The Dublin Metropolitan Region is made up primarily of the City and the County of Dublin, though it includes small portions of neighbouring County Kildare to the west and County Wicklow to the South. It occupies about 950 square kilometers and has a population of over 1 million people. To police the 1 million inhabitants of the DMA there are 46 different stations, spread over 6 different divisions
|D.M.R. North||Santry, Whitehall, Ballymun, Dublin Airport (H District)
Coolock, Swords, Malahide (R District)
Raheny, Clontarf, Howth (J District)
|D.M.R. North Central||Store Street, O`Connel Street (C District)
Mountjoy, Fitzgibbon Street (U District)
The Bridewell (D District)
|D.M.R. South Central||Pearse Street, Harcourt Terrace (B District)
Kevin Street, Kilmainham (A District)
Donnybrook, Irishtown (E District)
|D.M.R. South||Tallaght, Rathfarnham (M District)
Terenure, Rathmines (P District)
Crumlin, Sundrive ( G District)
|D.M.R. West||Cabra, Finglas, Blanchardstown (K District)
Ballyfermot, Clondalkin, Rathcoole (L District)
Lucan, Lexlip, Lucan (Q District)
|D.M.R. East||Blackrock, Dundrum, Stepaside (W District)
Bray, Enniskerry, Greystones (N District)
Dun Laoghaire, Cabinteely, Dalkey, Kill-O-Grange (F District)
The city of Dublin was originally policed by the Dublin Metropolitan Police, a force founded in 1836. It operated as an independent body even after the foundation of the State in 1922, before being incorporated into the Garda Síochána in 1925.
Dublin, like all capital cities, poses unique problems for the Garda Síochána. In addition to the problems presented by the large urban area, it is also the seat of Government, is the residence of the President of Ireland and has a large concentration of Embassies and Consular offices. The city also plays host to a number of international events, all of which attract considerable crowds.
Dublin is also home to Garda Headquarters as well as the various investigative units based at Harcourt Square in the Dublin South Central Division.
Command and Control is the nerve center of Garda operations in the Dublin Metropolitan Region. From this center at Harcourt Square all mobile patrols in the Region are controlled. This is also the center where all emergency 999/112 calls for Garda assistance in Dublin are received and processed.
The name 'Command & Control' is a reference to the Computer aided dispatching system used to process calls and dispatch resources. The system first became operational in 1989.
When a person rings '999' or '112' and asks for the Gardai, this is where the call is received. Many people think that they will be put through to a Garda Station, but this is not the case.
Each day Command & Control handles around 1,800 incidents ranging from serious road accidents, robberies, assaults and thefts to lesser serious matters such as complaints about noise and youths playing football on the street. The table below shows the number of incidents that were handled in 1999.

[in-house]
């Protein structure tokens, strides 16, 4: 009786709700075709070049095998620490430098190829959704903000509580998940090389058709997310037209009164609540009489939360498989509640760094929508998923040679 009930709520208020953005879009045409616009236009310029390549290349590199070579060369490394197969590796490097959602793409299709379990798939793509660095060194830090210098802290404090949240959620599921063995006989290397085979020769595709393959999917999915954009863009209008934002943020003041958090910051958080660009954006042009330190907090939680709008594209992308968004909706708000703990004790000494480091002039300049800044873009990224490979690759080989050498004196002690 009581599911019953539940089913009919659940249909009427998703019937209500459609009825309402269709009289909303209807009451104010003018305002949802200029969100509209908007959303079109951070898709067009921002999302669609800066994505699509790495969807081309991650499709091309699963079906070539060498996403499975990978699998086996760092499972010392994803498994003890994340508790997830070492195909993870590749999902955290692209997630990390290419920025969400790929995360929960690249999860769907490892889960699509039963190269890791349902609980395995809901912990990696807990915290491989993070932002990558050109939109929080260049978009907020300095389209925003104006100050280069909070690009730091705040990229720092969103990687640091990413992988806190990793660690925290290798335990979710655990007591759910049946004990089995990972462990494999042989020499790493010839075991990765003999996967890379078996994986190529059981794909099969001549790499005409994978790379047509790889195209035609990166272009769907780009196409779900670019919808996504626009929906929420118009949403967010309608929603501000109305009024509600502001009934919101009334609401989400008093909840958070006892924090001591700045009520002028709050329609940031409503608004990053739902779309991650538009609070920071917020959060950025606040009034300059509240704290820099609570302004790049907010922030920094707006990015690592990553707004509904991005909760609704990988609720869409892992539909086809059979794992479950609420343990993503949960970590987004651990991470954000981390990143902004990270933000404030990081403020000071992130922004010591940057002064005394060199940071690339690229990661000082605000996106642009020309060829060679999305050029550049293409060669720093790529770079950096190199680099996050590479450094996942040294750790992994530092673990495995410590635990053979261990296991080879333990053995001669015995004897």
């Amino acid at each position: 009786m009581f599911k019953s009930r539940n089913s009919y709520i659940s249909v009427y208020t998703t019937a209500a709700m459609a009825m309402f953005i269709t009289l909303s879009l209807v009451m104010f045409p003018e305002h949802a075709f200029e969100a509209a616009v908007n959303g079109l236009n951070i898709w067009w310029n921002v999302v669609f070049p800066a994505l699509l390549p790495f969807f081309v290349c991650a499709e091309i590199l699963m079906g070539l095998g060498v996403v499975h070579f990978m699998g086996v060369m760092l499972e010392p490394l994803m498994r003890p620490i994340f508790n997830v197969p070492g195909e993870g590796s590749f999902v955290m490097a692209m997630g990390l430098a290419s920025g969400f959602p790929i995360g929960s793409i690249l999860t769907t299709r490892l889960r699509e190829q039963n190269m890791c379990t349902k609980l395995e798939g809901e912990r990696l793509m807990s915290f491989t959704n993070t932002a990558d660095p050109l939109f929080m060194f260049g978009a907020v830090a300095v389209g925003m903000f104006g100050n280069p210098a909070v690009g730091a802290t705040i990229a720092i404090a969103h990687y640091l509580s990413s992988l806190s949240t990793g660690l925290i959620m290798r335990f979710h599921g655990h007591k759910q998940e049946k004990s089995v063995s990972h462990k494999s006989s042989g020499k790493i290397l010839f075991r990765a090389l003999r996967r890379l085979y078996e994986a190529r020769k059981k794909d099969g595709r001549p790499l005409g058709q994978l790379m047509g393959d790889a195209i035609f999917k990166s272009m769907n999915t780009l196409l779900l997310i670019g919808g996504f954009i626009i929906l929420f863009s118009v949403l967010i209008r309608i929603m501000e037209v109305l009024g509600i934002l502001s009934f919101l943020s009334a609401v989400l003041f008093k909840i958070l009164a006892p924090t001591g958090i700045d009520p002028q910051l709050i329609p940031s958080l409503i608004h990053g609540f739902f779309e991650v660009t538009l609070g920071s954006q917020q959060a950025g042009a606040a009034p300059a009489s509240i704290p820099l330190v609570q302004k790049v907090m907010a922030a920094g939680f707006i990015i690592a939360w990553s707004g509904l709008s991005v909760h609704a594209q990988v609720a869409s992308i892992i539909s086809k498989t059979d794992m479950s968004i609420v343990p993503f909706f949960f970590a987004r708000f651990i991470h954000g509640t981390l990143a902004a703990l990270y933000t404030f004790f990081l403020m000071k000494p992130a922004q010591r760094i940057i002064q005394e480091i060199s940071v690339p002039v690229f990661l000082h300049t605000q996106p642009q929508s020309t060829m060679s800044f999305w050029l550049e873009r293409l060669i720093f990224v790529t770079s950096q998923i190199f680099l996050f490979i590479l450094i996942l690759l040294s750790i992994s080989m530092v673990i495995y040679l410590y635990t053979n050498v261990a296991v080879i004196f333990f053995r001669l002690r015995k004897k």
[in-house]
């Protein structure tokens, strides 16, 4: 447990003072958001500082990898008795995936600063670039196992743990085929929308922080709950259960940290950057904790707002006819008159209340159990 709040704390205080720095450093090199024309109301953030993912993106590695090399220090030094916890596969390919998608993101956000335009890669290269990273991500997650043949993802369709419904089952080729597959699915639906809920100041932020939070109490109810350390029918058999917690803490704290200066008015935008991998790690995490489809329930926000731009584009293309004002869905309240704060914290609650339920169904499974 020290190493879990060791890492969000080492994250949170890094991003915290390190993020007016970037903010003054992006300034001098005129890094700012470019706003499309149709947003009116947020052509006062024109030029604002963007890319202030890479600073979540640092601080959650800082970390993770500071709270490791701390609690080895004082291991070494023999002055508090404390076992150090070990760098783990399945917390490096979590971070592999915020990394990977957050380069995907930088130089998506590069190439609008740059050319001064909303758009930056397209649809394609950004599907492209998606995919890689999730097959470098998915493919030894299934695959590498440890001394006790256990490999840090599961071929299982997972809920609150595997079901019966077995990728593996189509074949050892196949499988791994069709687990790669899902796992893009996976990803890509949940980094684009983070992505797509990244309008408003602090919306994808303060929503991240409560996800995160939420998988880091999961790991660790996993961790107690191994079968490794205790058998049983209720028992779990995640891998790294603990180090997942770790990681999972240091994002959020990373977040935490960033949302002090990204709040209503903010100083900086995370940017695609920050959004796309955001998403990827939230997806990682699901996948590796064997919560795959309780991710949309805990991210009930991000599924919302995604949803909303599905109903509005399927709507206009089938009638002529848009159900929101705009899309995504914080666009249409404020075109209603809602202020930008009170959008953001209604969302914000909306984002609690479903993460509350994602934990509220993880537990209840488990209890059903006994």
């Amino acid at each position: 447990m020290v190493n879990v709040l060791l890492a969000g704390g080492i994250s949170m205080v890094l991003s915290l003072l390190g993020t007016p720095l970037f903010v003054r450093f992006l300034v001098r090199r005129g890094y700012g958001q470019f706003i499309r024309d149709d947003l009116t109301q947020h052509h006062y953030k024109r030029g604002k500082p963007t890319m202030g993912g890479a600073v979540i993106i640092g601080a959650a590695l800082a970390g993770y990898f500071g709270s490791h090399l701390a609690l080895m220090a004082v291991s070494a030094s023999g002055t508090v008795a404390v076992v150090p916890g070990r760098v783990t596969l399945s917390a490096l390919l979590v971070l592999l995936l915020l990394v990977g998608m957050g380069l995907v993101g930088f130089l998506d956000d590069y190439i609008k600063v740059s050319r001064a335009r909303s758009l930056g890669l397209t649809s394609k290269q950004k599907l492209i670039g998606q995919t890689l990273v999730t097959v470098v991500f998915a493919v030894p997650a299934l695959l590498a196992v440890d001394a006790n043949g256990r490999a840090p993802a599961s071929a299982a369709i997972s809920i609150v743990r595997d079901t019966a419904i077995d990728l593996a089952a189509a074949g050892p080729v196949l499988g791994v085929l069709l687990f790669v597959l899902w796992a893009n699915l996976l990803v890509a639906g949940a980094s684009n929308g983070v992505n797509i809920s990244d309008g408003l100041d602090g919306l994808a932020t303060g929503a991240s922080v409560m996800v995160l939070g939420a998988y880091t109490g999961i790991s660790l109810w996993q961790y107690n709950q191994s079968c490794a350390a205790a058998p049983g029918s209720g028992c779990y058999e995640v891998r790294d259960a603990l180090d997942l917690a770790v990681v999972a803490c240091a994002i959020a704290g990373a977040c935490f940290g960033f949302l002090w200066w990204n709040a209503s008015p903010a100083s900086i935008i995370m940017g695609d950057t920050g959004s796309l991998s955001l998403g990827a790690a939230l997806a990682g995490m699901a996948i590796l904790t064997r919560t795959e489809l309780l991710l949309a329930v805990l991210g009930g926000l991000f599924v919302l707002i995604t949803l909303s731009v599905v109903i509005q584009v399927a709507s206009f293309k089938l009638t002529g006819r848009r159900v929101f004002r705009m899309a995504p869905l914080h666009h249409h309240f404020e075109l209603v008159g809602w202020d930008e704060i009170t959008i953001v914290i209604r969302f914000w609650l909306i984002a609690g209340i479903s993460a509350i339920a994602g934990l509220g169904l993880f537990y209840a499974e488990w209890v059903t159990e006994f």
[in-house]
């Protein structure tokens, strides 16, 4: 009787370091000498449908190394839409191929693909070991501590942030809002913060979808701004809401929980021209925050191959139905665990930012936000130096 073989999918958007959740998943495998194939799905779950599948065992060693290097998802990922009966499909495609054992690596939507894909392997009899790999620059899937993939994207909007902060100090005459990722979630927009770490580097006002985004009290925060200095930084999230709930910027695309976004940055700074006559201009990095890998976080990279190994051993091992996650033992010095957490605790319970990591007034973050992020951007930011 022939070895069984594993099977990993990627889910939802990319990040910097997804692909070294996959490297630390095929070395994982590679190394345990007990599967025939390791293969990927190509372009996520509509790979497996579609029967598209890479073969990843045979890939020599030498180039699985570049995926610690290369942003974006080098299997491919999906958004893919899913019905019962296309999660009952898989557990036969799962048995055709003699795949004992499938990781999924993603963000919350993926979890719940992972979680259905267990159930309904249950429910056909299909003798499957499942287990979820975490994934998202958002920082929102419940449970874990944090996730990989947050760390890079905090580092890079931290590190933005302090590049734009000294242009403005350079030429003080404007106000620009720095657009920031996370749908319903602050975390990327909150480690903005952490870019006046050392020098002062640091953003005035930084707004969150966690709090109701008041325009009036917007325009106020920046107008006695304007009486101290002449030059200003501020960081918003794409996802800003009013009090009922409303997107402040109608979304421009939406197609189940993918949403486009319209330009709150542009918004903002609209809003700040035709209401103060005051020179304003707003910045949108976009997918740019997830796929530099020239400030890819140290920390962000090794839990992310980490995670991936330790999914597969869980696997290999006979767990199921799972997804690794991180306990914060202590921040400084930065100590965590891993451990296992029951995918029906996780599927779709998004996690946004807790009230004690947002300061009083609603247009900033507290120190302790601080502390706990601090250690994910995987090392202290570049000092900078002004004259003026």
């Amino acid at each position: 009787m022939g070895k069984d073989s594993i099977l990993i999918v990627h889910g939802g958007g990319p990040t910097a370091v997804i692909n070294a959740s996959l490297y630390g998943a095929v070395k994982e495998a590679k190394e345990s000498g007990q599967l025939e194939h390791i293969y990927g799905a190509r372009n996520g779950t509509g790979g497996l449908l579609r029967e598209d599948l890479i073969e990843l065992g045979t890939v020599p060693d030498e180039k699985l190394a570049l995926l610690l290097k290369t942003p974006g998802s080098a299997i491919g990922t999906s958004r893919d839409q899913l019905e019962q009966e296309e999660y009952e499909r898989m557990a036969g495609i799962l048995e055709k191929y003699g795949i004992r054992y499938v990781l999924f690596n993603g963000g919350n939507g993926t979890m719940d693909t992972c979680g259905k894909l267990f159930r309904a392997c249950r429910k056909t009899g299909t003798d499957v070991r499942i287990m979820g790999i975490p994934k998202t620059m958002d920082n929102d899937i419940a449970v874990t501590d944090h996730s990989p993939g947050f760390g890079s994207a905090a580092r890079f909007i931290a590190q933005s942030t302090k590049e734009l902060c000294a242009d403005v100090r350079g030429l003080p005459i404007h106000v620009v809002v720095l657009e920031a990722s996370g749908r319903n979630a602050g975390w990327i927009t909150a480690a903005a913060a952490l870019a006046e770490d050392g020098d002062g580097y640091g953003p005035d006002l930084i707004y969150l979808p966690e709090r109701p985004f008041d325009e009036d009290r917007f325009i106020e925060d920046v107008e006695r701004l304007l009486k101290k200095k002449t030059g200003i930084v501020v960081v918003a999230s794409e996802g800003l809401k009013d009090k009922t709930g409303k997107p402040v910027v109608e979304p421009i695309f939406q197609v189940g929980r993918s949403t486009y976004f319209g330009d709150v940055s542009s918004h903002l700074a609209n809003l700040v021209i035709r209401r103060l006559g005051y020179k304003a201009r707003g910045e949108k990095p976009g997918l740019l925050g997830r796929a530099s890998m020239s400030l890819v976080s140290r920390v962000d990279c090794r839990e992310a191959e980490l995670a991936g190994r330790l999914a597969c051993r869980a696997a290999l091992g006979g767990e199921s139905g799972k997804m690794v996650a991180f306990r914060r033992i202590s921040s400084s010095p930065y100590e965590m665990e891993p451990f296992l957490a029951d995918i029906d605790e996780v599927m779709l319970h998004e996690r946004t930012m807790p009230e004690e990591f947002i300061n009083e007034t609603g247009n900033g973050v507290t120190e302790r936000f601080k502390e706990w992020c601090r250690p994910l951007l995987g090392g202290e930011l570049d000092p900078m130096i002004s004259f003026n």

|Helping the public||195,088|
|Gardai needing assistance||9,375|
|Total for 1999:||659,070|
Within the Control room there are six call taking positions. The calltakers not only take emergency calls, but also calls from the Fire Brigade and ambulance service; queries from Garda stations and other police forces; as well as alarm calls received on dedicated lines from Alarm monitoring companies.
Calls are entered onto the computer system by the Calltaker as they are being received. They are then allocated a reference number and transmitted to the relevant Divisional Dispatcher. The Computer system knows which Garda Division the call is in from by referencing its 'geofile' - a database of all streets, roads, estates etc in the Region.
In another part of the Control room there are eight Dispatchers - the Gardai who view the incidents on their screen and send resources to deal with them. Six of these cover the six Divisions of the D.M.R. whilst one dispatches Traffic Resources and one handles armed units. Dispatchers can view on their monitors the active incidents in their Division listed in order of priority. Each dispatcher also has another dual-function monitor at their desk. It receives pictures from the video link to Garda Air Support Unit aircraft, and it can also link to the traffic cameras at a selection of junctions within Dublin City. This vital piece of equipment helps the dispatcher to assess situations, thus ensuring sufficient resources are given to a particular problem.
Three supervisors (Sergeant and Inspector Rank) are also employed on each shift. A Superintendent is in overall charge of the 91 staff at Command and Control.
Apart from the main work of processing incidents, Command & Control also has a number of other functions:
The SOS phones, which you see along the motorways, are directly linked to the Control Room. If a person rings up to say they have broken down, staff will call a tow wagon or relative for them (the tow wagon is at the callers own expense).
The Garda Confidential Line is installed here also and messages left on same are checked throughout the day.
Supervisory staff perform the role of calling out special services when required, such as Marine/Mountain Rescue; Lifeboat Service; The State Pathologist; Garda Technical Bureau and the Garda Air Support Unit. Plans for major emergencies are co-ordinated from here. Emergencies would include plane or train crashes, major fires or explosions.